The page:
There are many different ways to classify robots, but perhaps one interesting method would be to group them into robots that don’t tip over if they are turned off and those that do.
Most seem to fall into the first category, but here are several robots that actively balance themselves with dynamic guidance systems. This roundup doesn’t include legged systems, which we covered here.
Humans, supposedly, never forget how to ride a bike, but that’s a much tougher skill for a robot to master. The robot seen below, however, makes it seem easy. The robot, a commercially-available bipedal model, is programmed to push the pedals with its feet, stopping the bike by putting its feet down.
The robot then waves to the crowd when stopped. The robot’s creator, who is interested in artificial intelligence, views the robot’s skill of riding a bike as having an equal value to what we would normally classify as “intelligence.”
The direction of this robot is controlled by a remote, and the lower-level balancing functions are controlled by a gyroscope embedded in its custom backpack. It interprets data from the gyroscope via a PID algorithm, taking into account proportional, integral, and derivative components of the robot’s motion. This method is a common control scheme that is likely used in most, if not all, robots in this roundup.
Robot Balances On A Ball
Balancing a bicycle is hard enough, but perhaps one could point out that it’s only unstable in one direction. Here’s a robot that can balance in both the “X” and “Y” direction on whatever ball happens to be available. It uses wheels with rollers embedded in them, allowing it to adjust its position in any direction with careful rolling coordination. You might recognize this as a version of the “inverted pendulum” control design problem, though with several complicating factors thrown in.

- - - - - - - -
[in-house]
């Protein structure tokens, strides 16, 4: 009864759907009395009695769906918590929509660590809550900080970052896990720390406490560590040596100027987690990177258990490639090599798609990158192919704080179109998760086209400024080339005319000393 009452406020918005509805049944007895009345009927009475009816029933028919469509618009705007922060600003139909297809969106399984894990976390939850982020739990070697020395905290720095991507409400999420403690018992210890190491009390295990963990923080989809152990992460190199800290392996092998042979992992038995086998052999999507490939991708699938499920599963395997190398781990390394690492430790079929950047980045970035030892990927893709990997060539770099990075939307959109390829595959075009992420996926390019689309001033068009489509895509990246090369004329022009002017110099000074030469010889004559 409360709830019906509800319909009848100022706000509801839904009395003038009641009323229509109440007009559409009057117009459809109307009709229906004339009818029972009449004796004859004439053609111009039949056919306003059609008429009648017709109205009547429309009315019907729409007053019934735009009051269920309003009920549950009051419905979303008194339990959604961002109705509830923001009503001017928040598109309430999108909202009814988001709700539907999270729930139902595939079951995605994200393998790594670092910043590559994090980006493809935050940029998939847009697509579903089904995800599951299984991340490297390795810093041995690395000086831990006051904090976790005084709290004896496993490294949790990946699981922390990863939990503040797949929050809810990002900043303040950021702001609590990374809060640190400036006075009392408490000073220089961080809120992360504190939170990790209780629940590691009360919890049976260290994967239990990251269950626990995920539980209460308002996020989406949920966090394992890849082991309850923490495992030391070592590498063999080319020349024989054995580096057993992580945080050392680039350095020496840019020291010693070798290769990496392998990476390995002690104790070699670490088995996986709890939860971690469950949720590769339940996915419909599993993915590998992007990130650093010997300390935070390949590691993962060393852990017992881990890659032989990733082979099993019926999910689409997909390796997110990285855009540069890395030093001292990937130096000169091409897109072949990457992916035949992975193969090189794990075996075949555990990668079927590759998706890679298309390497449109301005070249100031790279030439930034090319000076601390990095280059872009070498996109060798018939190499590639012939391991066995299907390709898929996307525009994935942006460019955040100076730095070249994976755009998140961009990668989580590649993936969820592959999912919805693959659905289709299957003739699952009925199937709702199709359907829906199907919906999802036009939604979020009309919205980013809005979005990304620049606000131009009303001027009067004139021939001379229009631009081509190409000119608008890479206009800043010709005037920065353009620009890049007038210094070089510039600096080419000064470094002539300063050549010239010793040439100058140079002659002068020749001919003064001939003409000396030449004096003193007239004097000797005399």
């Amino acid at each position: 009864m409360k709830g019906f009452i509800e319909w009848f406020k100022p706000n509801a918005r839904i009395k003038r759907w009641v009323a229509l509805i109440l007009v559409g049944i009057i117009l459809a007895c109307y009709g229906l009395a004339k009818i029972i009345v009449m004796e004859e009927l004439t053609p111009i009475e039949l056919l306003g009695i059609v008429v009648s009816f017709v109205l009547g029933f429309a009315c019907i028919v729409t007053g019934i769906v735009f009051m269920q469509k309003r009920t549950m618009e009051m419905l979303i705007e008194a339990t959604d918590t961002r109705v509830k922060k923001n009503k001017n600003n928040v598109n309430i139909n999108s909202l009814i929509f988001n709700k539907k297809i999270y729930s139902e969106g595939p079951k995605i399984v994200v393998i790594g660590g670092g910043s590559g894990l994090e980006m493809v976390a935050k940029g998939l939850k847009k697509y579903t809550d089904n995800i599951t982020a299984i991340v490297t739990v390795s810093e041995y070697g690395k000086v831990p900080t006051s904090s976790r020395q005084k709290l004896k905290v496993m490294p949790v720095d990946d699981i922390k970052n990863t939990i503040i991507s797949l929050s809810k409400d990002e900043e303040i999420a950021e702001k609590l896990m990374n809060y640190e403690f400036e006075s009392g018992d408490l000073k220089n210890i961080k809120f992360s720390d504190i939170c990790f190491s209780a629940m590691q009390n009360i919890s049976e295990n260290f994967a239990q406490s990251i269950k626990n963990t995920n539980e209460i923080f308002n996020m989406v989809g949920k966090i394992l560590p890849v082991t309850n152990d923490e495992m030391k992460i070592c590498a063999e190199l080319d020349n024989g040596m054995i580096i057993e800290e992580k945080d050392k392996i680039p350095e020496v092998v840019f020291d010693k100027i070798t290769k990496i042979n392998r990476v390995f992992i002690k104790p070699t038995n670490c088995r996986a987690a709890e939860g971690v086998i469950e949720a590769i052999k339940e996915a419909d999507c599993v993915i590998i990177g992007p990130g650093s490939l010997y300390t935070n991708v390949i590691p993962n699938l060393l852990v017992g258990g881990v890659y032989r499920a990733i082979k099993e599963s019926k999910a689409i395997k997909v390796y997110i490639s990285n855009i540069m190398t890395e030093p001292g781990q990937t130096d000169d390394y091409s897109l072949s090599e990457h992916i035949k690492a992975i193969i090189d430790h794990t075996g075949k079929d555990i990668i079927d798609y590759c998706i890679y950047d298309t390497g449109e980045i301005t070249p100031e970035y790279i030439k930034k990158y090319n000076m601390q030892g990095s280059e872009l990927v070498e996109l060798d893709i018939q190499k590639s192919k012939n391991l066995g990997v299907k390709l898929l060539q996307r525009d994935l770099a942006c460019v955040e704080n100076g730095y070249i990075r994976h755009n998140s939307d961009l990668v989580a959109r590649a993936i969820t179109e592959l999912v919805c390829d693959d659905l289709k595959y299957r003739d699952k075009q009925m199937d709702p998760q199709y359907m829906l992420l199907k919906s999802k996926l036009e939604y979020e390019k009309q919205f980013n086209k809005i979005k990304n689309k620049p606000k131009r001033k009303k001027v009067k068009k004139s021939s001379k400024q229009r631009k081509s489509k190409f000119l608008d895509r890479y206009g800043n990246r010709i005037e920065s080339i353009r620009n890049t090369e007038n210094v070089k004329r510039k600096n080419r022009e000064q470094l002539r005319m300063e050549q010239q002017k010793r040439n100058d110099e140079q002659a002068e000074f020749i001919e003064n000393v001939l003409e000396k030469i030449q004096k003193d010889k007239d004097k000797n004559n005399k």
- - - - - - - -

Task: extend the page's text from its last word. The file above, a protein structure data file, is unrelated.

Another great feature is that one of these robots can be used to assist a human if he or she needs to balance an entire load on it. It can even assist if only part of the load needs to be supported, sort of like an extremely complicated wheelbarrow. If all of that wasn’t enough, several of these robots can be used together, each supporting part of a load. A cart might be simpler, but what fun would that be?
If you’re interested in what the roller wheels this robot uses, here’s a look at a more stable model.
Satellite Tech Comes to Earth in the Cubli
Whenever you start or stop a rotating mass, whatever it is attached to has to react in an opposing manner. This is used to control satellites in space where there is nothing restricting movement. But with a powerful motor and rotating mass, this same method can be used on the earth. If three masses are used, this change in motion can be induced in three different rotational directions.
The Cubli, a 15 cm cube, does just this. With three internal masses (“reaction wheels”) and advanced control software, it can balance on its corners and edges. It can even stay in place while the surface underneath it is angled or if someone pushes it intentionally. Besides balancing, it uses its momentum to roll across a surface, jumping up on an edge and falling down on the next face.